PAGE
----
But it appears to me that lost in this conversation are myriad others who need help but never get it. Right now, humanitarian work is being done all over the world, and in very dangerous places. These people  knowingly put their life on the line for others. Yet  tragically, some of them are injured or sickened in the service of others. But for them, the call from the CDC offering to med-evac them out never came. There was a girl, who died of malaria while in Kenya. Or the young man who was serving in Egypt. Or a myriad other aid workers who die while serving their fellow human beings.

Also at issue, and it needs to be asked, at what cost are we saving lives? Who decides who gets what may have been, all told, a hundred thousand dollar medical evacuation? Susan Grant, the Chief Nurse for Emory Healthcare, in an article for The Washington Post rightly downplayed the infection risk posed by bringing these patients here. She went on to say:

“The purpose of any hospital is to care for the ill and advance knowledge about human health. . . As human beings, we all hope that if we were in need of superior health care, our country and its top doctors would help us get better”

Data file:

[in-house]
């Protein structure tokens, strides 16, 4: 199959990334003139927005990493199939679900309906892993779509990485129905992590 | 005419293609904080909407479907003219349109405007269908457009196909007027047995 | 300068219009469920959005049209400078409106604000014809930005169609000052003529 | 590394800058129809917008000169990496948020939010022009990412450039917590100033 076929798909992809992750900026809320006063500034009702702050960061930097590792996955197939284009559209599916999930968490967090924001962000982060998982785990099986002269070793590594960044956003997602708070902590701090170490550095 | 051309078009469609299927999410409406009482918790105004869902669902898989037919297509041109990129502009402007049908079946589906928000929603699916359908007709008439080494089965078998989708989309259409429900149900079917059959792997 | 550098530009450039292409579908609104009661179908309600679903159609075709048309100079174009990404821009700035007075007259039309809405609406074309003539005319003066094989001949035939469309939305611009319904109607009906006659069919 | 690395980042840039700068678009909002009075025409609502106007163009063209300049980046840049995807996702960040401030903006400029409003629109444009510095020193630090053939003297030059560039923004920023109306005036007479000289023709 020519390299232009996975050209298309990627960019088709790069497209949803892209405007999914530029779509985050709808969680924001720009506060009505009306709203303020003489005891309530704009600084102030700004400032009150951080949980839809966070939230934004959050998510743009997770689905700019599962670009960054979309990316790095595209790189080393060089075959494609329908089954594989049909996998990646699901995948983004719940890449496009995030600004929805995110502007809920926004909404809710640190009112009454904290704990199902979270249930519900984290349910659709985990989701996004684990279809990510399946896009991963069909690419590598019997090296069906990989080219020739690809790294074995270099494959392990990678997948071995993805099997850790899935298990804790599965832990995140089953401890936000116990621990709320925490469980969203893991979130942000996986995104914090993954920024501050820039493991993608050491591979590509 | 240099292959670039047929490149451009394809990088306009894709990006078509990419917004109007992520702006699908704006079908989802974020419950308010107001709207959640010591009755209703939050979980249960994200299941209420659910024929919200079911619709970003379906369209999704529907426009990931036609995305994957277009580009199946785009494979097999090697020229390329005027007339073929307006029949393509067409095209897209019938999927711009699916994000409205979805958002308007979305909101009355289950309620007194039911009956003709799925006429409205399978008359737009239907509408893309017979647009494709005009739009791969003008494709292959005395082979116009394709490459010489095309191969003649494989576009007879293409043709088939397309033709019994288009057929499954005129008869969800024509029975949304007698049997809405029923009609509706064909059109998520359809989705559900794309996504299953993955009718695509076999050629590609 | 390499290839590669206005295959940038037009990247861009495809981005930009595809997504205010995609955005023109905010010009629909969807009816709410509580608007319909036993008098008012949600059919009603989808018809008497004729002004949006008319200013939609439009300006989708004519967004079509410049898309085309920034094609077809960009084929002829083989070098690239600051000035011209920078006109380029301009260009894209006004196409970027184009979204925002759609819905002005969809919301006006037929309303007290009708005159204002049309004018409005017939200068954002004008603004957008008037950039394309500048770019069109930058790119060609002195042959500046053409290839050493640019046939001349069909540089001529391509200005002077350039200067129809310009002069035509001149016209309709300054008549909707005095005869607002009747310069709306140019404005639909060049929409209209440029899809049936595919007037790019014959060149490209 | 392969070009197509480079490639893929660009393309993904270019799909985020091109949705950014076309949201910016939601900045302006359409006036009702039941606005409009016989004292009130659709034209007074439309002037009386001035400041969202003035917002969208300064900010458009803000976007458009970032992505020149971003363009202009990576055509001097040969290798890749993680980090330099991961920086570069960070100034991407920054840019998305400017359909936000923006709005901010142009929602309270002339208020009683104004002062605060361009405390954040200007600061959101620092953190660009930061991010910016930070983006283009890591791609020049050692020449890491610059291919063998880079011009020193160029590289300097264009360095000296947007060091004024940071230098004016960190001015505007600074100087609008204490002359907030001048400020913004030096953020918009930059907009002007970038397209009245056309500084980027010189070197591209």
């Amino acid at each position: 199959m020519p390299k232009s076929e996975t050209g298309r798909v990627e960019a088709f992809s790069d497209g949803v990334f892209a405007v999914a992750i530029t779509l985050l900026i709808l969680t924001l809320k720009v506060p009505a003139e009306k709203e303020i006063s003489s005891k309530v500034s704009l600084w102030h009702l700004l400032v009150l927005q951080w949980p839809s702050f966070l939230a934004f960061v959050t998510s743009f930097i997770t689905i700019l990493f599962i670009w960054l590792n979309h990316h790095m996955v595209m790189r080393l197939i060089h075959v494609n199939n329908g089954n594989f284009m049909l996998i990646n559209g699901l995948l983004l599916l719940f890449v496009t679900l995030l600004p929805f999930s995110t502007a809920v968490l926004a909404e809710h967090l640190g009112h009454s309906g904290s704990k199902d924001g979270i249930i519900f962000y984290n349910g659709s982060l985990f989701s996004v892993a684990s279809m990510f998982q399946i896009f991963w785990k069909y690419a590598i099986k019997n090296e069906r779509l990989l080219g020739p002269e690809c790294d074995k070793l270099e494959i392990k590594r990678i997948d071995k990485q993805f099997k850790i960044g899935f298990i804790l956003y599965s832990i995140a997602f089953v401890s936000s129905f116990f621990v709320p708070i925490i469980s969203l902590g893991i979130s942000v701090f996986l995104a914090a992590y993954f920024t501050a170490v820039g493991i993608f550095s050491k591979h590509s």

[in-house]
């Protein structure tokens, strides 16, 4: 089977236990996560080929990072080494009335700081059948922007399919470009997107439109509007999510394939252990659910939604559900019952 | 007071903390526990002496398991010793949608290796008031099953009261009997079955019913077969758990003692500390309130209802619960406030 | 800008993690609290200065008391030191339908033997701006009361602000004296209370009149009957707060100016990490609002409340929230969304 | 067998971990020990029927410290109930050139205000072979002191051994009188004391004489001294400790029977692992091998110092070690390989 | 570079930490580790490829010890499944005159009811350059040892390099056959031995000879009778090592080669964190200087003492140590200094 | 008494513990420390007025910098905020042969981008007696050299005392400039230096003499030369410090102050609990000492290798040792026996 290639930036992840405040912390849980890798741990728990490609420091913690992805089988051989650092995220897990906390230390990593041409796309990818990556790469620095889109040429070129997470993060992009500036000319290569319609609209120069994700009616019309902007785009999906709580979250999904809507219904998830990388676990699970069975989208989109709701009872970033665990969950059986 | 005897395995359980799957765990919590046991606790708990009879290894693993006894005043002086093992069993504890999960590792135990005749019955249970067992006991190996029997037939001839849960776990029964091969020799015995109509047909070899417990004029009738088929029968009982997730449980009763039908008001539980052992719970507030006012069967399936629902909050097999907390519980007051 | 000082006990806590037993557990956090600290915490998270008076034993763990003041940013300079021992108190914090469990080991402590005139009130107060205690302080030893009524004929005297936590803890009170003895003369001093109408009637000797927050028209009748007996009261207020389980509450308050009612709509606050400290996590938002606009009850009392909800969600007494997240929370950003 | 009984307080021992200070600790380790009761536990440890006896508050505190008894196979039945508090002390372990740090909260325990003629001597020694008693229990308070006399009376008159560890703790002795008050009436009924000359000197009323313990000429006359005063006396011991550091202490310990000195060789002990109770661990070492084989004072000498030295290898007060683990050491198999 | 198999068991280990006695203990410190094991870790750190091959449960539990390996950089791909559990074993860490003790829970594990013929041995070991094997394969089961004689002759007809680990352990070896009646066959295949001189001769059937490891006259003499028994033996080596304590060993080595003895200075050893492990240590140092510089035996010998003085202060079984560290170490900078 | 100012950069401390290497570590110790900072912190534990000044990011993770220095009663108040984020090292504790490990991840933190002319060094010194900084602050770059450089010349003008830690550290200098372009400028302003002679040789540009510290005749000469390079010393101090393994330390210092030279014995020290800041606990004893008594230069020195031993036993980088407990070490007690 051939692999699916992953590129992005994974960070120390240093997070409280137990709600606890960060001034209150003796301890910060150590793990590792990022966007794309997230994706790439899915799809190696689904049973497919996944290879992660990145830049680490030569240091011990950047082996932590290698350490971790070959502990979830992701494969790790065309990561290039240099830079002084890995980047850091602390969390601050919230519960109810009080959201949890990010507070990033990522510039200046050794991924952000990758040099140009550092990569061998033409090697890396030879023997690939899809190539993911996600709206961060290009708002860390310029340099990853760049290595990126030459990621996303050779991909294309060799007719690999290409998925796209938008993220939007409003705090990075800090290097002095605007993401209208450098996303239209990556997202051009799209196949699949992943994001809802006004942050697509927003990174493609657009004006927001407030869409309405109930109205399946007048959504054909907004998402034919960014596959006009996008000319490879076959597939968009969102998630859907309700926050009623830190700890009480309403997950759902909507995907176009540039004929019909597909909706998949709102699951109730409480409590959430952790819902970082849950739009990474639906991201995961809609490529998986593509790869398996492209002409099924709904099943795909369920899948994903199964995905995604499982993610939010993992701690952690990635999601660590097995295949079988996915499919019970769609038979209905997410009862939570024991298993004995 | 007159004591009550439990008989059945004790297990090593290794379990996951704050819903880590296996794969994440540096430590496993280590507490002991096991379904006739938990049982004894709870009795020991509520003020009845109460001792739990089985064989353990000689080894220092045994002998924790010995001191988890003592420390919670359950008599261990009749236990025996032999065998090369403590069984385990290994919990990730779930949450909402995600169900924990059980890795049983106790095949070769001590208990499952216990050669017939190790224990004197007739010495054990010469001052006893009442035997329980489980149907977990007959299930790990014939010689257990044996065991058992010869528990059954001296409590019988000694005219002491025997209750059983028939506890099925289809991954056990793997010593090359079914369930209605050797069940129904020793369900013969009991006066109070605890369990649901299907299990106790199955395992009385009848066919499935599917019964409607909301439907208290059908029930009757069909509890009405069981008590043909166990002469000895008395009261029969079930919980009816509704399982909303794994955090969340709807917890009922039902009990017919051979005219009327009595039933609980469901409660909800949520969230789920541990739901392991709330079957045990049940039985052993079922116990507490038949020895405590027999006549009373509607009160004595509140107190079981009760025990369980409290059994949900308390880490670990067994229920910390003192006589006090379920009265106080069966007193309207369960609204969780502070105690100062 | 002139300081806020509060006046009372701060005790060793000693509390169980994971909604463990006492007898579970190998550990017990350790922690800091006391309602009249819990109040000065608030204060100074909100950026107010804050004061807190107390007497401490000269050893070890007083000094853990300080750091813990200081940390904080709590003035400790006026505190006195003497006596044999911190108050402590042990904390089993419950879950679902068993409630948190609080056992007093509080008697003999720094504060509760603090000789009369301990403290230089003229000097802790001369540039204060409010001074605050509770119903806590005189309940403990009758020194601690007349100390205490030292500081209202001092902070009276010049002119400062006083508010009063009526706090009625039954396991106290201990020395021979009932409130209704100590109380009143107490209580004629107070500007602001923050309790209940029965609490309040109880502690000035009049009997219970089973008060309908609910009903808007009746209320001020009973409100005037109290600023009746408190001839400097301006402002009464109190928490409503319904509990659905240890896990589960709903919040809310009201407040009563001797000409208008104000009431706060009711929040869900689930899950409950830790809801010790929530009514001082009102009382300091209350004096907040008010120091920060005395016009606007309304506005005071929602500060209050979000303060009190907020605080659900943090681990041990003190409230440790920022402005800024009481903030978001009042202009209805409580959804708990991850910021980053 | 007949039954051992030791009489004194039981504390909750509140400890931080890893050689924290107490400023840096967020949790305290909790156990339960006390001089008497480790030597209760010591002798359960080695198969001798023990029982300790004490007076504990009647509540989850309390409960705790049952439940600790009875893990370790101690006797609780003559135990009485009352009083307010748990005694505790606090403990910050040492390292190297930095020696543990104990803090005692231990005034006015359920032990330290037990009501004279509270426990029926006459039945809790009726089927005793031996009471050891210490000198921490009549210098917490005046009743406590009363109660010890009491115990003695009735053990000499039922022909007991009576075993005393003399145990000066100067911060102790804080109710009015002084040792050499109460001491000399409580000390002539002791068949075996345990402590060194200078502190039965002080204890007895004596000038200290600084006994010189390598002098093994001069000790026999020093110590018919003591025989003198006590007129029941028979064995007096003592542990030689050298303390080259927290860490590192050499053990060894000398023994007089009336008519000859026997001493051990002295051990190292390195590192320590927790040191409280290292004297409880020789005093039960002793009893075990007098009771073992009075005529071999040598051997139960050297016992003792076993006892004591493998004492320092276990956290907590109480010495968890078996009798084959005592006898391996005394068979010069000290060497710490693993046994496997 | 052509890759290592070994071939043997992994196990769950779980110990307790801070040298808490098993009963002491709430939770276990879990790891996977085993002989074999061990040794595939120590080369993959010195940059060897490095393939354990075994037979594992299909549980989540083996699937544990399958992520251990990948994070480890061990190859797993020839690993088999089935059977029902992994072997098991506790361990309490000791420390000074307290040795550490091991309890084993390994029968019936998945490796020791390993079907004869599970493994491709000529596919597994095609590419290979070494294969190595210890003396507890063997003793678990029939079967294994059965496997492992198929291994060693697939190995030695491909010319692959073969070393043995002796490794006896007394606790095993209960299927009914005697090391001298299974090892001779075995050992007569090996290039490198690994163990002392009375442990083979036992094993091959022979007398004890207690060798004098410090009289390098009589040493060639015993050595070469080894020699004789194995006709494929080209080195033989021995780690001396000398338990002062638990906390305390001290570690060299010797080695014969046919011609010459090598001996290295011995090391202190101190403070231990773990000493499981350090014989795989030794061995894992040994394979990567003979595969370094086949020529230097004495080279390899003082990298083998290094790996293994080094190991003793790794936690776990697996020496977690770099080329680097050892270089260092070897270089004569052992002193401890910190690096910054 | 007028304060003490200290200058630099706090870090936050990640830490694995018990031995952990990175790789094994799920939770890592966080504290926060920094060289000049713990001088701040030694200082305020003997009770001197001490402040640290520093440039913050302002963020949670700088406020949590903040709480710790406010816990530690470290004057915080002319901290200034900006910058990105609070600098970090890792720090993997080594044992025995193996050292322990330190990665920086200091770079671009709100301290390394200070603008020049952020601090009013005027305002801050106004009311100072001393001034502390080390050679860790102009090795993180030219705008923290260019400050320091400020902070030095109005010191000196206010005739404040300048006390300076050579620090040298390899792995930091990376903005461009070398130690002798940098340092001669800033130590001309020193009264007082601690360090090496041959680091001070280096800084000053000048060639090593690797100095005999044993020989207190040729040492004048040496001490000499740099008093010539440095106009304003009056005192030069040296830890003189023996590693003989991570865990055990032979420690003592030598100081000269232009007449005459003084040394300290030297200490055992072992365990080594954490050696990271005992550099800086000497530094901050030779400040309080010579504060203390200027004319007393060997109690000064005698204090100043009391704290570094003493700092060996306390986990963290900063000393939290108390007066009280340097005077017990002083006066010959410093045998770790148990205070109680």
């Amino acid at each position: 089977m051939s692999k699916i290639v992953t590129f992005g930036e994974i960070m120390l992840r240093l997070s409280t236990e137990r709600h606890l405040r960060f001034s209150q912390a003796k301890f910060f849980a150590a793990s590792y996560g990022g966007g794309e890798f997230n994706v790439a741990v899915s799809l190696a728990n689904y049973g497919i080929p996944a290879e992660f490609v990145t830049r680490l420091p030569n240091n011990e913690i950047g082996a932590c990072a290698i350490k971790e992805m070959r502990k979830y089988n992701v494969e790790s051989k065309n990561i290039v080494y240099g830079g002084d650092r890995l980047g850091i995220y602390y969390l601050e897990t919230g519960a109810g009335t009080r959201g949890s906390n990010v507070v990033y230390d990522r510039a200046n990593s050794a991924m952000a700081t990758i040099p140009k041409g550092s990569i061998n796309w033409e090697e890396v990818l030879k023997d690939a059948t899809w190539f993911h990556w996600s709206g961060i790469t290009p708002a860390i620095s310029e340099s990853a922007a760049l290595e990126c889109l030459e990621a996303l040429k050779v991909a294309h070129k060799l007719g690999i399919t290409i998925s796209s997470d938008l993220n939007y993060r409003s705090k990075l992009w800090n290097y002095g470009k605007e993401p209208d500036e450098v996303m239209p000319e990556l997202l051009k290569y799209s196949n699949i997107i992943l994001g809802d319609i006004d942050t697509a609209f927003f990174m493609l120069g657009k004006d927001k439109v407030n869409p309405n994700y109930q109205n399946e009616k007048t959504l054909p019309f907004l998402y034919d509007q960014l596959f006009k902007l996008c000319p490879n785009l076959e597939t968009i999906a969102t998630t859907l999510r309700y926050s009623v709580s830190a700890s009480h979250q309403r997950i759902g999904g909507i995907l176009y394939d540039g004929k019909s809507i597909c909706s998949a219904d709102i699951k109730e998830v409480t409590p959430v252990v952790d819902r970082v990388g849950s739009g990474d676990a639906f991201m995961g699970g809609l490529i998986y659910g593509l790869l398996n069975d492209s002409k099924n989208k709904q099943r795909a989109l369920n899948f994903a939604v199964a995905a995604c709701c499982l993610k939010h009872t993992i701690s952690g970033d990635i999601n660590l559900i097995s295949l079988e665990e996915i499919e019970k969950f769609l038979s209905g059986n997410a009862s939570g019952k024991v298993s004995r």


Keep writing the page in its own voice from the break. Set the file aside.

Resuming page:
This statement brings to mind others that need saving. They don’t work in far away lands, they live here in the U.S, right across town, in fact. They don’t have fancy, exotic diseases.  Their conditions have names like diabetes, heart disease, hypertension, and lung cancer. Right now many of them are getting collection notices for their inability to pay from medical centers like Emory University. Others have been trying to get appointments at tertiary centers  like Emory. Only they’re told that their insurance is not accepted there, or their co-pays and deductibles will be more than they can afford.

How would Ms. Grant justify the incredible expense spent on this endeavor to those people? What would she say about the necessity of this experiment, a clinical trial with an N = 2? Could she really  tell those sweating in the Atlanta heat after their electricity got shut off that this was all really for their benefit?

I don’t know how to solve the ethical dilemma here. While I am hope for a cure on the one hand, I cringe at the highlight this places on those at the bottom end of America’s healthcare disparity gap. Perhaps someday in the distant future they can take solace in knowing that they didn’t suffer for naught. Because if they ever contract ebola, there will be a cure waiting for them.